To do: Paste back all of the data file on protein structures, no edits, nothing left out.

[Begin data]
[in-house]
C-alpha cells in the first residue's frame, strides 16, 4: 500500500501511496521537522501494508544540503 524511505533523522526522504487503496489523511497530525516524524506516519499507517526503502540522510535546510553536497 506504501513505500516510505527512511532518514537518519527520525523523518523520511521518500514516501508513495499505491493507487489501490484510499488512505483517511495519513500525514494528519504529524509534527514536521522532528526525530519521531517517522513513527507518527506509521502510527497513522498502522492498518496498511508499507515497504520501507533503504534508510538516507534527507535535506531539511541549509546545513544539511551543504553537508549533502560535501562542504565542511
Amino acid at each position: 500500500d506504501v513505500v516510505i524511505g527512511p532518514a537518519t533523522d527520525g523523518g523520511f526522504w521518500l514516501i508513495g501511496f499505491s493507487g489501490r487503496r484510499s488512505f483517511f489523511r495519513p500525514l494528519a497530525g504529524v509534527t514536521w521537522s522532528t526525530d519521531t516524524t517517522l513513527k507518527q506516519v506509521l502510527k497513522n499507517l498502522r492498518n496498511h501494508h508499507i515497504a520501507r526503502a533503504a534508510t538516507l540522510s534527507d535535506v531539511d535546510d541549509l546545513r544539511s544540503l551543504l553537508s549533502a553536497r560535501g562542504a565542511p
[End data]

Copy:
[in-house]
C-alpha cells in the first residue's frame, strides 16, 4: 500500500501511496521537522501494508544540503 524511505533523522526522504487503496489523511497530525516524524506516519499507517526503502540522510535546510553536497 506504501513505500516510505527512511532518514537518519527520525523523518523520511521518500514516501508513495499505491493507487489501490484510499488512505483517511495519513500525514494528519504529524509534527514536521522532528526525530519521531517517522513513527507518527506509521502510527497513522498502522492498518496498511508499507515497504520501507533503504534508510538516507534527507535535506531539511541549509546545513544539511551543504553537508549533502560535501562542504565542511
Amino acid at each position: 500500500d506504501v513505500v516510505i524511505g527512511p532518514a537518519t533523522d527520525g523523518g523520511f526522504w521518500l514516501i508513495g501511496f499505491s493507487g489501490r487503496r484510499s488512505f483517511f489523511r495519513p500525514l494528519a497530525g504529524v509534527t514536521w521537522s522532528t526525530d519521531t516524524t517517522l513513527k507518527q506516519v506509521l502510527k497513522n499507517l498502522r492498518n496498511h501494508h508499507i515497504a520501507r526503502a533503504a534508510t538516507l540522510s534527507d535535506v531539511d535546510d541549509l546545513r544539511s544540503l551543504l553537508s549533502a553536497r560535501g562542504a565542511p